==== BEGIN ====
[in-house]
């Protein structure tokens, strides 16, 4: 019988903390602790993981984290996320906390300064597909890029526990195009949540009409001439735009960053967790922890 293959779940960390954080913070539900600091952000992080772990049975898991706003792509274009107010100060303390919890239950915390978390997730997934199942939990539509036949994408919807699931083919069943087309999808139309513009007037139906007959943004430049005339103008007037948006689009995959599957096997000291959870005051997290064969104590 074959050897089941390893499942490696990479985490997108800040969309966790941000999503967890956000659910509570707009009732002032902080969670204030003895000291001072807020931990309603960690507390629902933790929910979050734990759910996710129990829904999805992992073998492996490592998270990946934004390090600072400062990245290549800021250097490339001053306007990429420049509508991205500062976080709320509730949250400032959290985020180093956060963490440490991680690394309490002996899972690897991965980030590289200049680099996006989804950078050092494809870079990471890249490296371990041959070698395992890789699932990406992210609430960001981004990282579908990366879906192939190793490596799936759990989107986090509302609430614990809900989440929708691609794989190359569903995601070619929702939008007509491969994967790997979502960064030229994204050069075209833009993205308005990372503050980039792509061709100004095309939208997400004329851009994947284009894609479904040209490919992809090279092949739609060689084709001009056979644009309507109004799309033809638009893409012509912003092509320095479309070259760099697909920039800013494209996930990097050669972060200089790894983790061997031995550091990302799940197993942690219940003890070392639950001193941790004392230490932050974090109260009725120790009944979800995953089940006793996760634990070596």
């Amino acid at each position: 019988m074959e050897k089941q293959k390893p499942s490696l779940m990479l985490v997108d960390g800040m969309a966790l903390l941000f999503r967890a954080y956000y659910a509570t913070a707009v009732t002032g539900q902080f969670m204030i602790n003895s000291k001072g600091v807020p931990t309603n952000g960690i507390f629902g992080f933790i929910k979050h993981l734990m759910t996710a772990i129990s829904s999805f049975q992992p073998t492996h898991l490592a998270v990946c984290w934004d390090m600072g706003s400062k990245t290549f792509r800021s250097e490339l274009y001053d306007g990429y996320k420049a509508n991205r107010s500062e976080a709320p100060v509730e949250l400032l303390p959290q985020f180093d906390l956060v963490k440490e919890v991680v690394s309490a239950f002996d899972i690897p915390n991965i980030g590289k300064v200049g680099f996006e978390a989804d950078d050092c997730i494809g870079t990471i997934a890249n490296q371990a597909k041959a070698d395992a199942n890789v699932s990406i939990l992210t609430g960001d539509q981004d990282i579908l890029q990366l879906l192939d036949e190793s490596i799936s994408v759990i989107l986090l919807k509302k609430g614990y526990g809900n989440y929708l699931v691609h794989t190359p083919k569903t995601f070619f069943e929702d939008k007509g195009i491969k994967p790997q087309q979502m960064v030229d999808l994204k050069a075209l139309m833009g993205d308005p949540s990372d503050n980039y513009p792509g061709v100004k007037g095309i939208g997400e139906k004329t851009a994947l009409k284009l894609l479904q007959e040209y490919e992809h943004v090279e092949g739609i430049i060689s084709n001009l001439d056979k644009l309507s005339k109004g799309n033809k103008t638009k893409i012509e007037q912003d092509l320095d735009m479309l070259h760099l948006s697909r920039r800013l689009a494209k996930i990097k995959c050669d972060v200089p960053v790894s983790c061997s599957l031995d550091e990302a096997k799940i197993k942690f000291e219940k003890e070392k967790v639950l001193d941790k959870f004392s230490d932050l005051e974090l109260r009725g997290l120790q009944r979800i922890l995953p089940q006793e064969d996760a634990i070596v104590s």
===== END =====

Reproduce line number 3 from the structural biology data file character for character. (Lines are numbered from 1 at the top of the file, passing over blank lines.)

């Amino acid at each position: 019988m074959e050897k089941q293959k390893p499942s490696l779940m990479l985490v997108d960390g800040m969309a966790l903390l941000f999503r967890a954080y956000y659910a509570t913070a707009v009732t002032g539900q902080f969670m204030i602790n003895s000291k001072g600091v807020p931990t309603n952000g960690i507390f629902g992080f933790i929910k979050h993981l734990m759910t996710a772990i129990s829904s999805f049975q992992p073998t492996h898991l490592a998270v990946c984290w934004d390090m600072g706003s400062k990245t290549f792509r800021s250097e490339l274009y001053d306007g990429y996320k420049a509508n991205r107010s500062e976080a709320p100060v509730e949250l400032l303390p959290q985020f180093d906390l956060v963490k440490e919890v991680v690394s309490a239950f002996d899972i690897p915390n991965i980030g590289k300064v200049g680099f996006e978390a989804d950078d050092c997730i494809g870079t990471i997934a890249n490296q371990a597909k041959a070698d395992a199942n890789v699932s990406i939990l992210t609430g960001d539509q981004d990282i579908l890029q990366l879906l192939d036949e190793s490596i799936s994408v759990i989107l986090l919807k509302k609430g614990y526990g809900n989440y929708l699931v691609h794989t190359p083919k569903t995601f070619f069943e929702d939008k007509g195009i491969k994967p790997q087309q979502m960064v030229d999808l994204k050069a075209l139309m833009g993205d308005p949540s990372d503050n980039y513009p792509g061709v100004k007037g095309i939208g997400e139906k004329t851009a994947l009409k284009l894609l479904q007959e040209y490919e992809h943004v090279e092949g739609i430049i060689s084709n001009l001439d056979k644009l309507s005339k109004g799309n033809k103008t638009k893409i012509e007037q912003d092509l320095d735009m479309l070259h760099l948006s697909r920039r800013l689009a494209k996930i990097k995959c050669d972060v200089p960053v790894s983790c061997s599957l031995d550091e990302a096997k799940i197993k942690f000291e219940k003890e070392k967790v639950l001193d941790k959870f004392s230490d932050l005051e974090l109260r009725g997290l120790q009944r979800i922890l995953p089940q006793e064969d996760a634990i070596v104590s």